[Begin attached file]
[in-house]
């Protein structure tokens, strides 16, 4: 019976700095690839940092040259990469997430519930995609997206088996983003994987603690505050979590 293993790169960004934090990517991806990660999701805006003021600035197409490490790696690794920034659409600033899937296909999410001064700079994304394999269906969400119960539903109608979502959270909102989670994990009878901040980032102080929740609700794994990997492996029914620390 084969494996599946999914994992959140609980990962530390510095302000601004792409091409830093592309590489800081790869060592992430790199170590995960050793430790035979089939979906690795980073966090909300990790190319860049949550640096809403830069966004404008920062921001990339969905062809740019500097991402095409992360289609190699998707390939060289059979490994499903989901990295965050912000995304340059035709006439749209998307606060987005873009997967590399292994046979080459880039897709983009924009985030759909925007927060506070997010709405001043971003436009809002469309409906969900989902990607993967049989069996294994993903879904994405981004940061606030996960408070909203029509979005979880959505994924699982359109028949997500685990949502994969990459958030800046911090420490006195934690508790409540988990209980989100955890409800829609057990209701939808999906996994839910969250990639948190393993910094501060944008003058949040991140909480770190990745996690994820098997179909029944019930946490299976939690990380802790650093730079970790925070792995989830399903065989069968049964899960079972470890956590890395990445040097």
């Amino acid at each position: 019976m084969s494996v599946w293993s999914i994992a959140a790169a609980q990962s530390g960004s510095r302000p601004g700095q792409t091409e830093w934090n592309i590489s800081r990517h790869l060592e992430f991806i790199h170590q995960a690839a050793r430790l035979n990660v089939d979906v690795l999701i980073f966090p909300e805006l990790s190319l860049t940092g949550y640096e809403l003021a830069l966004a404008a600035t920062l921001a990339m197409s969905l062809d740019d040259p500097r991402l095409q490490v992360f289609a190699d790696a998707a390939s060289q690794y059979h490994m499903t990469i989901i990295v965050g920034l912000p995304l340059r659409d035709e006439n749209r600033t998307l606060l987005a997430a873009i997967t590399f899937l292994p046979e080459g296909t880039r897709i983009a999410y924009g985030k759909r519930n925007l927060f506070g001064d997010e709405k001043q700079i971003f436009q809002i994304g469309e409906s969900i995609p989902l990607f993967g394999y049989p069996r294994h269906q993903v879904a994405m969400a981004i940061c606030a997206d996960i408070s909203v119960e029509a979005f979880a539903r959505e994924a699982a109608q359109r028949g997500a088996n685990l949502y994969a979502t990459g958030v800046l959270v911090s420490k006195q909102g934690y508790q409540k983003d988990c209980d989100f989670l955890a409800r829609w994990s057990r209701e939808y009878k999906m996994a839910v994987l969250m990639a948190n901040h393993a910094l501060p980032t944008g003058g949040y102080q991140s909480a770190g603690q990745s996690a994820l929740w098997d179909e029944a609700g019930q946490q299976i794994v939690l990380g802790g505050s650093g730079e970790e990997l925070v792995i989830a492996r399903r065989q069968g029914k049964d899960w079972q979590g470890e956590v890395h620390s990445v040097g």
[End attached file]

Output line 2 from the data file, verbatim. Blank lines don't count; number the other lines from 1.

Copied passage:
């Protein structure tokens, strides 16, 4: 019976700095690839940092040259990469997430519930995609997206088996983003994987603690505050979590 293993790169960004934090990517991806990660999701805006003021600035197409490490790696690794920034659409600033899937296909999410001064700079994304394999269906969400119960539903109608979502959270909102989670994990009878901040980032102080929740609700794994990997492996029914620390 084969494996599946999914994992959140609980990962530390510095302000601004792409091409830093592309590489800081790869060592992430790199170590995960050793430790035979089939979906690795980073966090909300990790190319860049949550640096809403830069966004404008920062921001990339969905062809740019500097991402095409992360289609190699998707390939060289059979490994499903989901990295965050912000995304340059035709006439749209998307606060987005873009997967590399292994046979080459880039897709983009924009985030759909925007927060506070997010709405001043971003436009809002469309409906969900989902990607993967049989069996294994993903879904994405981004940061606030996960408070909203029509979005979880959505994924699982359109028949997500685990949502994969990459958030800046911090420490006195934690508790409540988990209980989100955890409800829609057990209701939808999906996994839910969250990639948190393993910094501060944008003058949040991140909480770190990745996690994820098997179909029944019930946490299976939690990380802790650093730079970790925070792995989830399903065989069968049964899960079972470890956590890395990445040097």